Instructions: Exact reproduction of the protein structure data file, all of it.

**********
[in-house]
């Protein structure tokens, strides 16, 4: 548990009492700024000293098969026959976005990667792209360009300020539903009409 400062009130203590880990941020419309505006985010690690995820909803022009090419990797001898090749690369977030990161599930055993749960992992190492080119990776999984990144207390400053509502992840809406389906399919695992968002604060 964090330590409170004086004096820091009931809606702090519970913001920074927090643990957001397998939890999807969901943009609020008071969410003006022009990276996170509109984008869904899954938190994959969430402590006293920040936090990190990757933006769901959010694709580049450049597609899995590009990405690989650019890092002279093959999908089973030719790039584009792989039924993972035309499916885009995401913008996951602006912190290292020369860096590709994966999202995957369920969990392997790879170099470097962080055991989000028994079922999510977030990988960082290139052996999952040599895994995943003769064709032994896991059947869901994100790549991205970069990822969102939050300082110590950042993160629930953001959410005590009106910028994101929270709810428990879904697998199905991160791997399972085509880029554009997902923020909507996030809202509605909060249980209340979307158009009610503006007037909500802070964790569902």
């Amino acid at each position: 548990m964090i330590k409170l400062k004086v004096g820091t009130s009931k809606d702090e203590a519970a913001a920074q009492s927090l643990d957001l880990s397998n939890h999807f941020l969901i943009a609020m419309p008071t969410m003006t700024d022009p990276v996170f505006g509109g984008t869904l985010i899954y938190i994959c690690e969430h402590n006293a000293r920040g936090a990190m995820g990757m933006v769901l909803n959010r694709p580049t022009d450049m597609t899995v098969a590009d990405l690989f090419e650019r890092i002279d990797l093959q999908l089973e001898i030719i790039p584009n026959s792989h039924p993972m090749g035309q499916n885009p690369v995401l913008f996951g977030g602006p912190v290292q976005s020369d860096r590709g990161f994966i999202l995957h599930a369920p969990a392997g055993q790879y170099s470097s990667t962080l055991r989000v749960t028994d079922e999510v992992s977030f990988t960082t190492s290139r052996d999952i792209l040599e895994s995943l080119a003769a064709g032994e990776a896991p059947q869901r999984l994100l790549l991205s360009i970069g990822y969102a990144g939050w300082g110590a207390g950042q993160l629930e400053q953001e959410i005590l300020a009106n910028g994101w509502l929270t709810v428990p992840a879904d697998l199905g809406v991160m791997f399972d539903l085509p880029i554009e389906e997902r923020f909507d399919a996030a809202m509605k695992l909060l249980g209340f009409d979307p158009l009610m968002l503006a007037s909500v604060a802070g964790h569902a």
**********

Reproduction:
[in-house]
């Protein structure tokens, strides 16, 4: 548990009492700024000293098969026959976005990667792209360009300020539903009409 400062009130203590880990941020419309505006985010690690995820909803022009090419990797001898090749690369977030990161599930055993749960992992190492080119990776999984990144207390400053509502992840809406389906399919695992968002604060 964090330590409170004086004096820091009931809606702090519970913001920074927090643990957001397998939890999807969901943009609020008071969410003006022009990276996170509109984008869904899954938190994959969430402590006293920040936090990190990757933006769901959010694709580049450049597609899995590009990405690989650019890092002279093959999908089973030719790039584009792989039924993972035309499916885009995401913008996951602006912190290292020369860096590709994966999202995957369920969990392997790879170099470097962080055991989000028994079922999510977030990988960082290139052996999952040599895994995943003769064709032994896991059947869901994100790549991205970069990822969102939050300082110590950042993160629930953001959410005590009106910028994101929270709810428990879904697998199905991160791997399972085509880029554009997902923020909507996030809202509605909060249980209340979307158009009610503006007037909500802070964790569902």
């Amino acid at each position: 548990m964090i330590k409170l400062k004086v004096g820091t009130s009931k809606d702090e203590a519970a913001a920074q009492s927090l643990d957001l880990s397998n939890h999807f941020l969901i943009a609020m419309p008071t969410m003006t700024d022009p990276v996170f505006g509109g984008t869904l985010i899954y938190i994959c690690e969430h402590n006293a000293r920040g936090a990190m995820g990757m933006v769901l909803n959010r694709p580049t022009d450049m597609t899995v098969a590009d990405l690989f090419e650019r890092i002279d990797l093959q999908l089973e001898i030719i790039p584009n026959s792989h039924p993972m090749g035309q499916n885009p690369v995401l913008f996951g977030g602006p912190v290292q976005s020369d860096r590709g990161f994966i999202l995957h599930a369920p969990a392997g055993q790879y170099s470097s990667t962080l055991r989000v749960t028994d079922e999510v992992s977030f990988t960082t190492s290139r052996d999952i792209l040599e895994s995943l080119a003769a064709g032994e990776a896991p059947q869901r999984l994100l790549l991205s360009i970069g990822y969102a990144g939050w300082g110590a207390g950042q993160l629930e400053q953001e959410i005590l300020a009106n910028g994101w509502l929270t709810v428990p992840a879904d697998l199905g809406v991160m791997f399972d539903l085509p880029i554009e389906e997902r923020f909507d399919a996030a809202m509605k695992l909060l249980g209340f009409d979307p158009l009610m968002l503006a007037s909500v604060a802070g964790h569902a």